Over the past 40 years, fire activity in the boreal forests of North America has increased dramatically, and this increase can be attributed primarily to anthropogenic climatic change; the annual area burned increased from an average of ~12,000 km2 per year in the 1960s to ~30,000 km2 per year in the 1990s. Such short-term historic observations, however, do not capture the full spectrum of boreal fire responses to climate change, and predictive models based on historic observations may be constrained by assumptions derived from climate-fire relationships over the observational record. Holocene paleorecords provide a longer-term perspective on fire-climate relationships, including evidence that changes in the composition of vegetation and abundance of fuels play a key role in shaping fire regimes in Alaska.

Photo courtesy of P. Higuera.

Sediment records from lakes like this one, located north of Fairbanks in interior Alaska, reveal the local fire history and vegetation and climate conditions associated with fire. This site burned in 2004, which was a record setting fire season in Alaska—over 2.6 million hectares burned. While any individual year cannot be associated with predicted changes, the activity seen in 2004 is consistent with the trend of increasing fire activity in the boreal forests of North America.

In a project funded by the NSF Arctic Natural Sciences program, Feng Sheng Hu (University of Illinois) and Scott Rupp (University of Alaska) are integrating paleoecological analysis and ecosystem modeling to elucidate the linkages between fire regimes and climate change. They are interested in understanding boreal fire regime dynamics from the past 6,000 years and using this information to simulate possible future trends in the 21st century. Hu and Rupp are working with scientists from the University of Washington and the University of Idaho and graduate students from the University of Illinois.

The research team has conducted field work in the Copper River and Yukon-Old Crow basins, which are located in southcentral and interior Alaska, respectively. These two ecoregions have similar physiography and vegetation but differ in terms of modern fire regime and climate trends.

The researchers extracted sediment cores from more than 30 lakes in the two regions and conducted charcoal analysis of each core to reveal past fire events around each lake. They then statistically interpreted the results to derive the fire history of the two ecoregions during the past 6,000 years. Hu and Rupp also reconstructed climate and vegetation change using paleoecological and isotopic analyses, which allowed examination of fire regime response to a range of temperature and moisture combinations within the context of vegetation change.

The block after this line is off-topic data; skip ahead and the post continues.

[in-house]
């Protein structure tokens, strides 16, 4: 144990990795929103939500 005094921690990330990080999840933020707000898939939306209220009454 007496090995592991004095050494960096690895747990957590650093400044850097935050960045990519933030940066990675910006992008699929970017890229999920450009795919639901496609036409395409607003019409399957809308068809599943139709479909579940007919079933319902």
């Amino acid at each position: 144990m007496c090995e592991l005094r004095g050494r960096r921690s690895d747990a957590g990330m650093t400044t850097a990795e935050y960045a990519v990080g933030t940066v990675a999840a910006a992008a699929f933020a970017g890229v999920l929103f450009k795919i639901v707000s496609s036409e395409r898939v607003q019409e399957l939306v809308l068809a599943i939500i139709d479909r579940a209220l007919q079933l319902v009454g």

The team found that, in certain areas, recent fire regimes are not representative of long-term patterns. For example, over the past 55 years, during which time observations have been collected by the Alaska Fire Service, the boreal forests of the Copper River Basin rarely burned, whereas interior Alaska was characterized by high fire frequency. Over the past 6,000 years, however, the Copper River Basin burned as frequently as interior Alaska. This result implies a dramatic shift in the mechanisms controlling fire occurrence over recent decades, possibly linked to changes in atmospheric circulation patterns affecting storm frequency and/or intensity and duration of summer drought.

The team then used the Alaskan Frame Based Ecosystem Code (ALFRESCO) model to evaluate causal relationships among fire, climate, and vegetation and to simulate regional fires in boreal forests under 21st century climate scenarios. ALFRESCO simulations showed that a change to black spruce dominance around 5,000 years ago led to more frequent fires, despite the development of cooler and wetter conditions.

Preliminary results also suggest that climate warming during the 21st century will initially increase fire frequency and area burned. This increase in fire activity could lead to a shift from conifer-dominated to broadleaf-dominated vegetation. Since deciduous stands have lower flammability than conifers, the increased dominance of broadleaf species would have significant impacts on the structure and function of the boreal forest by the middle of the 21st century. These impacts include changes in vegetation distribution, increases in fire frequency, and changes in the spatial dynamics of vegetation. These changes could shift the boreal forest in interior Alaska into a novel state where smaller, more frequent fires are most common. The simulations suggest that this trend continues until the last several decades of the 21st century, when even deciduous trees burn readily under exceptionally warm and dry climate conditions. This outcome is consistent with the five General Circulation Models that best depict historical climate in Alaska and three emission scenarios from the most recent Intergovernmental Panel on Climate Change report.

The team completed their final field season in summer 2009. Findings are being shared with multiple stakeholders, including the U.S. Fish and Wildlife Service, Bureau of Land Management Alaska Fire Service, National Park Service, Bureau of Indian Affairs, State of Alaska, and private citizens.

For more information, contact Feng Sheng Hu (fshu [at] life.illinois.edu) or Scott Rupp (scott.rupp [at] uaf.edu).